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Anna May Wong was born Wong Liu Tsong (Liu Tsong literally meaning "willow frost") on January 3, 1905, on Flower Street in Los Angeles, one block north of Chinatown, in an integrated community of Chinese, Irish, German and Japanese residents.
Controversial Orthodox priest Georgy Gapon, who headed a police-sponsored workers' association, led a huge workers' procession to the Winter Palace to deliver a petition to the Tsar on Sunday, 22 January [O.S. 9 January] 1905.
One of the major contributing factors that changed Russia from a country in unrest to a country in revolt was "Bloody Sunday". Loyalty to the tsar Nicholas II was lost when his soldiers fired upon people led by Georgy Gapon on 22 January 1905, who were attempting to present a petition to the tsar.
Tsar Nicholas II agreed on 18 February [O.S. 5 February] to the creation of a State Duma of the Russian Empire but with consultative powers only. When its slight powers and limits on the electorate were revealed, unrest redoubled.
On 18 February [O.S. 5 February] 1905, Tsar published the Bulygin Rescript, which promised the formation of a consultative assembly, religious tolerance, freedom of speech (in the form of language rights for the Polish minority) and a reduction in the peasants' redemption payments.
Elections of the workers delegates were, however, blocked by the socialists who wanted to divert the workers from the elections to the armed struggle. On 5 March [O.S. 20 February] 1905, the Commission was dissolved without having started work.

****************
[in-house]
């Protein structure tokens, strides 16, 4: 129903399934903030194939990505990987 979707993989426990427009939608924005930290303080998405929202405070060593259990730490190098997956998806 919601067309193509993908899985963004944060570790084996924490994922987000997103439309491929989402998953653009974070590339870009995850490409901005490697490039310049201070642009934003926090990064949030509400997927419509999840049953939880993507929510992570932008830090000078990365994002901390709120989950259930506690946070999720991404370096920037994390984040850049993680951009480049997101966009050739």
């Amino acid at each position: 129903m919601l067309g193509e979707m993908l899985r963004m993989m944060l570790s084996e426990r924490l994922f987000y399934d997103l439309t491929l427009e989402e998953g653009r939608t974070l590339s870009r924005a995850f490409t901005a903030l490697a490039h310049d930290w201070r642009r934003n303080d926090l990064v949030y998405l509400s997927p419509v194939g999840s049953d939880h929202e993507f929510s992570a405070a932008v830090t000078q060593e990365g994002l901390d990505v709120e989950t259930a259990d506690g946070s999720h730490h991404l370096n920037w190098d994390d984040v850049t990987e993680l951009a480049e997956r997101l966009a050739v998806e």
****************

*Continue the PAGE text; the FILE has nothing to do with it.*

In 1900, Einstein's paper "Folgerungen aus den Capillaritätserscheinungen" ("Conclusions from the Capillarity Phenomena") was published in the journal Annalen der Physik. On 30 April 1905, Einstein completed his thesis, with Alfred Kleiner, Professor of Experimental Physics, serving as pro-forma advisor. As a result, Einstein was awarded a PhD by the University of Zürich, with his dissertation A New Determination of Molecular Dimensions.
14 May: Workers' delegates are elected. Svirskii had suggested they do so, as he wanted people to negotiate with. A mass meeting is held in Administration Square. Svirskii tells them the mill owners will not meet their demands but will negotiate with elected mill delegates, who will be immune to prosecution, according to the governor.
15 May: Svirskii tells the strikers they can negotiate only about each factory in turn, but they can hold elections wherever. The strikers elect delegates to represent each mill while they are still out in the streets. Later the delegates elect a chairman.
On 24 and 25 May [O.S. 11 and 12 May] 1905, about 300 Zemstvo and municipal representatives held three meetings in Moscow, which passed a resolution, asking for popular representation at the national level.
On 6 June [O.S. 24 May] 1905, Nicholas II had received a Zemstvo deputation. Responding to speeches by Prince Sergei Trubetskoi and Mr Fyodrov, the Tsar confirmed his promise to convene an assembly of people's representatives.